Every fall, I help train hundreds of field crew members who will represent Case Snow Management throughout the year. Five years ago, when the number of field employees was significantly smaller, this task was relatively simple: everyone would show up on a Saturday, listen as we explained our expectations, enjoy lunch, ask a few questions, and then wait for snow. Over the years, the annual event became more challenging as the number of attendees increased. It was no longer possible to find a time that everyone could attend, and delivering training to larger groups seemed to be less effective.
Keep it small
It was immediately clear that an important component of effective training was small group interaction. When training occurred with a limited number of people, the message was received more clearly and better discussion occurred. Further, the smaller the group, the more specific the training could be to the unique audience. Large seminars led to mixed messages, a fear of asking for clarification, and generally poor comprehension. Unfortunately, our time was too limited to deliver enough training sessions. Not to mention that there are only so many times I could stand to explain the proper way to use a snowblower in detail before giving in and rushing through the presentation.
The first big step in our new program was to develop an orientation video for our shovelers that discussed company policies, proper operation and care of equipment, safety and paperwork. The video is relatively simple and only about five minutes long, but each new hire must watch it immediately after completing paperwork. What was once a manual process for training is now completely automated. The video has been played hundreds of times, saving more than 40 hours of trainer time each year. Further, the training is now consistent so the expectations and procedures are universally understood.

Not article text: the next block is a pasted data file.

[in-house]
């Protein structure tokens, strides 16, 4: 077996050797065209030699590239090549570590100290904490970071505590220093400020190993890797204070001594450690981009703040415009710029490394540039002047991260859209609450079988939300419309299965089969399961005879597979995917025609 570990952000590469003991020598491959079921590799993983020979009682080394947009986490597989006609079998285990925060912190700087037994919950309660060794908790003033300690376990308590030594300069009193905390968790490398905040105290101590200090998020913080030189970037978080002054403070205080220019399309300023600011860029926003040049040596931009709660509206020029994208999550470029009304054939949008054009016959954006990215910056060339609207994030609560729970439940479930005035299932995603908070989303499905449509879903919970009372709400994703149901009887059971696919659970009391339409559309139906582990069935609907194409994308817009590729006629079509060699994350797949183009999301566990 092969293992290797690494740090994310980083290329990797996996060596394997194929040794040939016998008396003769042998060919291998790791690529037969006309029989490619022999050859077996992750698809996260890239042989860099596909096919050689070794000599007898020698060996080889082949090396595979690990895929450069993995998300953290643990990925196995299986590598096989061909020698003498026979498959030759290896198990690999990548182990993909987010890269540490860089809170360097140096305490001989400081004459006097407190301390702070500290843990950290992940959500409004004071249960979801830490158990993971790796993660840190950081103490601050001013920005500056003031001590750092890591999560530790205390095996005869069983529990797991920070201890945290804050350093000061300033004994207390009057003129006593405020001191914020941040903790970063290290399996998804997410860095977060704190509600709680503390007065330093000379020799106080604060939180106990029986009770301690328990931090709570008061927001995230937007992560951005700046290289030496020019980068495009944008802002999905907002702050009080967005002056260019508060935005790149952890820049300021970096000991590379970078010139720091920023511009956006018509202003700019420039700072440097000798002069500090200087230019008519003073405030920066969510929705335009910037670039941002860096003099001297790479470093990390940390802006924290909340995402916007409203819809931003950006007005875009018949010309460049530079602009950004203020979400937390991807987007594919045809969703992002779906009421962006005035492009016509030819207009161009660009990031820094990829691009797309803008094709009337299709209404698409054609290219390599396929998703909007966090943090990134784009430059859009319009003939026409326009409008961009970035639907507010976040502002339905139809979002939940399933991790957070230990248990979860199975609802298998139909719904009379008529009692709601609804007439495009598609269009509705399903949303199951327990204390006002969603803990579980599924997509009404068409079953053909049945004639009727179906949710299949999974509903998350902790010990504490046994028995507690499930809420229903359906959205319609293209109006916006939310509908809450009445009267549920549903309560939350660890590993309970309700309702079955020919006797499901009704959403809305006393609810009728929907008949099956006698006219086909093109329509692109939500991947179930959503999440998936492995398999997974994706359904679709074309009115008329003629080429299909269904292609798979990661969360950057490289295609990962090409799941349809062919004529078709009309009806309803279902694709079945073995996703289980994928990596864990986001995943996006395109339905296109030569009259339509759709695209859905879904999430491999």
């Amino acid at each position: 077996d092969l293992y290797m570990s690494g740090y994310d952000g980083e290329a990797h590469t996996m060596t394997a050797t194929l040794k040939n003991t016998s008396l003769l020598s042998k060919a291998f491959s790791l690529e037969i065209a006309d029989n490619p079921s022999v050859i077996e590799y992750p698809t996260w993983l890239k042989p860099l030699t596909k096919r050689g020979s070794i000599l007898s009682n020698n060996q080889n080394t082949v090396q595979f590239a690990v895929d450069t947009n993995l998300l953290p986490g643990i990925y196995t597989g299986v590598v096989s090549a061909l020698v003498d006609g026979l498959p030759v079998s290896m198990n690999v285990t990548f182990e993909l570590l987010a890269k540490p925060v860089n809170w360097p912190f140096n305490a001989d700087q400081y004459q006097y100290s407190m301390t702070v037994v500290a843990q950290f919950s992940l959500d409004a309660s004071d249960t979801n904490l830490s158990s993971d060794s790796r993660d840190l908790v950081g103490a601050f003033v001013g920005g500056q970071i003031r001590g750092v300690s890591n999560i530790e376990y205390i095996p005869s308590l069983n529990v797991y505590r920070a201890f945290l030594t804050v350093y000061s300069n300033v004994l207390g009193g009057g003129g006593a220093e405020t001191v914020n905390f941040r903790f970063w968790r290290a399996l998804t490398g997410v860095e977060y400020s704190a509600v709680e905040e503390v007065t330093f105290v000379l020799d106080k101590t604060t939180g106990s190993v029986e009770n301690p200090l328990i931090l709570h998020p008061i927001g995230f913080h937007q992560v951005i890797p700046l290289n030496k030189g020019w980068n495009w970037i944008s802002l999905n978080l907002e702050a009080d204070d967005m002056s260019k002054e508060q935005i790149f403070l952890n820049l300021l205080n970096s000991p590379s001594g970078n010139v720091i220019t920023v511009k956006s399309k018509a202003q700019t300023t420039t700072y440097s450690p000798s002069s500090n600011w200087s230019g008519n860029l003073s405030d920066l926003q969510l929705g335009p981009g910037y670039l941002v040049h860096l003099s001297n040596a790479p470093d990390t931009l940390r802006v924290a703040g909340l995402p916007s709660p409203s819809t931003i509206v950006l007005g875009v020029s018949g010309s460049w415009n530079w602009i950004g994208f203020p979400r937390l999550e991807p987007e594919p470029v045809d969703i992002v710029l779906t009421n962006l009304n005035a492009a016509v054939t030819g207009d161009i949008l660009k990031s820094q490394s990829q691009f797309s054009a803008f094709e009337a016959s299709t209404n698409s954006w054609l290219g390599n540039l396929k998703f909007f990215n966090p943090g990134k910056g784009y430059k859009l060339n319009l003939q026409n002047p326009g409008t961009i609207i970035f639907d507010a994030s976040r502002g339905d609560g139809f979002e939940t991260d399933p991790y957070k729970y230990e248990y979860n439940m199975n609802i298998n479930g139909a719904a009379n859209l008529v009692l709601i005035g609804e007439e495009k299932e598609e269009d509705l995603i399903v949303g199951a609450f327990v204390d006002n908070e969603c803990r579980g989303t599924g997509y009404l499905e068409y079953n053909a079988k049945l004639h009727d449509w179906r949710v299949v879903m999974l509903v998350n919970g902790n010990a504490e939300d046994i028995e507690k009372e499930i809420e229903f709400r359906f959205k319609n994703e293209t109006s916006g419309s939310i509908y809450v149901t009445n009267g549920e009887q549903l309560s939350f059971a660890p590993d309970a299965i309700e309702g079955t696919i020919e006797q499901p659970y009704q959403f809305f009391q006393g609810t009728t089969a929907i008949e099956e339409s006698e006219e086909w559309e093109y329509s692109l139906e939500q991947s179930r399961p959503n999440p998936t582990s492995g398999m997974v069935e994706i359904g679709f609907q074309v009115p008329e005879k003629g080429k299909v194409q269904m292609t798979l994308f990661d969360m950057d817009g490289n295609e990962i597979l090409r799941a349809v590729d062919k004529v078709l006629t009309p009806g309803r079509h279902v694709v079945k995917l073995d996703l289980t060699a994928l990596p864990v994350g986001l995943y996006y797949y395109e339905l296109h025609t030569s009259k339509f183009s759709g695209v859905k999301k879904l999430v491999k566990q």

The second change we implemented was to provide written summaries of each training module. After watching employees sit through hours of training without taking a single note, it was clear that the content needed to be documented for future reference. Instead of forcing people to take notes that may not be accurate, we decided to document the most important aspects. By taking control of what was published, we ensured that the training was accurate and consistent, eliminating issues arising from interpretation. Most recently, I invested the time to create flow charts for communication procedures to help minimize confusion in the field. This will lead to more effective leadership and communication throughout snow events.
The final piece of training utilized is our “Equipment Day.” Creating a one-day intensive, hands-on training with all of the equipment we use over the season allows operators to learn not only how to use equipment safely, but also how to handle basic field troubleshooting. Roughly 30 operators attend each equipment day, and we repeat it over several Saturdays in November. Familiarizing field personnel with the tools they will use has been critical for them to understand the nuances of each manufacturer and model. Comprehension and confidence are significantly higher than the results from classroom training, and our operators are more adept at fixing minor common issues, which prevents costly service calls and delivers more uptime.
Developing a comprehensive training program that is effective and efficient is no easy task, but by investing the time and effort up front, field crews perform better and deliver more value for the client. In addition to allowing us to manage our growth successfully, our safety record is outstanding and employee retention is higher than average. I believe that when people are equipped with the knowledge to perform their jobs well, they are more likely to be passionate, engaged and motivated to put in the long hours and hard work that makes us all successful. World-class training is a key component of that success.
Neal Glatt, CSP, is an account executive with Case Snow Management in North Attleboro, MA.